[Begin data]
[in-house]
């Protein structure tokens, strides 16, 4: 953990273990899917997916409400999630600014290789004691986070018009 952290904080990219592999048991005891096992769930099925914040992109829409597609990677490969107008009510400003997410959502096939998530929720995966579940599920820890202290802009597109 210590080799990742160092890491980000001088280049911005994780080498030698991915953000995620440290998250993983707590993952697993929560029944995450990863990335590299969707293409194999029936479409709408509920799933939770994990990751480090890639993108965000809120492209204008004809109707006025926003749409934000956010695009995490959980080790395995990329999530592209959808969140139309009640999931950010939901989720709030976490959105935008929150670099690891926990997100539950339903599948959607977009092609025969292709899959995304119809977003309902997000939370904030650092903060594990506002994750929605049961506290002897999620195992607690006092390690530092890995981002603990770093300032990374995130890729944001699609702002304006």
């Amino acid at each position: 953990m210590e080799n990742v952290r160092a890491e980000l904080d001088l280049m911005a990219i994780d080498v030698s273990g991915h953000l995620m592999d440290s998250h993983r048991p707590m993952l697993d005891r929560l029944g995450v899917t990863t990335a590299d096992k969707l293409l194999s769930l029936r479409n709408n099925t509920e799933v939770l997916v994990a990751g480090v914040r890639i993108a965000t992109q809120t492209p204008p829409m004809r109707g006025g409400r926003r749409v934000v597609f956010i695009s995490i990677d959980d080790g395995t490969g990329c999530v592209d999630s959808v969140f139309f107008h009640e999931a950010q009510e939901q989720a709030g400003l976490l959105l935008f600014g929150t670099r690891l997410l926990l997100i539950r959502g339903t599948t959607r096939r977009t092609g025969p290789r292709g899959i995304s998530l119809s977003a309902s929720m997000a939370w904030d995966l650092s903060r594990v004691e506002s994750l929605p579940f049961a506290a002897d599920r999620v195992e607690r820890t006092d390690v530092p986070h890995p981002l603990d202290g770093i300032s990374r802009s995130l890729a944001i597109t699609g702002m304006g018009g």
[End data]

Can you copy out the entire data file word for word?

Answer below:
[in-house]
């Protein structure tokens, strides 16, 4: 953990273990899917997916409400999630600014290789004691986070018009 952290904080990219592999048991005891096992769930099925914040992109829409597609990677490969107008009510400003997410959502096939998530929720995966579940599920820890202290802009597109 210590080799990742160092890491980000001088280049911005994780080498030698991915953000995620440290998250993983707590993952697993929560029944995450990863990335590299969707293409194999029936479409709408509920799933939770994990990751480090890639993108965000809120492209204008004809109707006025926003749409934000956010695009995490959980080790395995990329999530592209959808969140139309009640999931950010939901989720709030976490959105935008929150670099690891926990997100539950339903599948959607977009092609025969292709899959995304119809977003309902997000939370904030650092903060594990506002994750929605049961506290002897999620195992607690006092390690530092890995981002603990770093300032990374995130890729944001699609702002304006």
């Amino acid at each position: 953990m210590e080799n990742v952290r160092a890491e980000l904080d001088l280049m911005a990219i994780d080498v030698s273990g991915h953000l995620m592999d440290s998250h993983r048991p707590m993952l697993d005891r929560l029944g995450v899917t990863t990335a590299d096992k969707l293409l194999s769930l029936r479409n709408n099925t509920e799933v939770l997916v994990a990751g480090v914040r890639i993108a965000t992109q809120t492209p204008p829409m004809r109707g006025g409400r926003r749409v934000v597609f956010i695009s995490i990677d959980d080790g395995t490969g990329c999530v592209d999630s959808v969140f139309f107008h009640e999931a950010q009510e939901q989720a709030g400003l976490l959105l935008f600014g929150t670099r690891l997410l926990l997100i539950r959502g339903t599948t959607r096939r977009t092609g025969p290789r292709g899959i995304s998530l119809s977003a309902s929720m997000a939370w904030d995966l650092s903060r594990v004691e506002s994750l929605p579940f049961a506290a002897d599920r999620v195992e607690r820890t006092d390690v530092p986070h890995p981002l603990d202290g770093i300032s990374r802009s995130l890729a944001i597109t699609g702002m304006g018009g």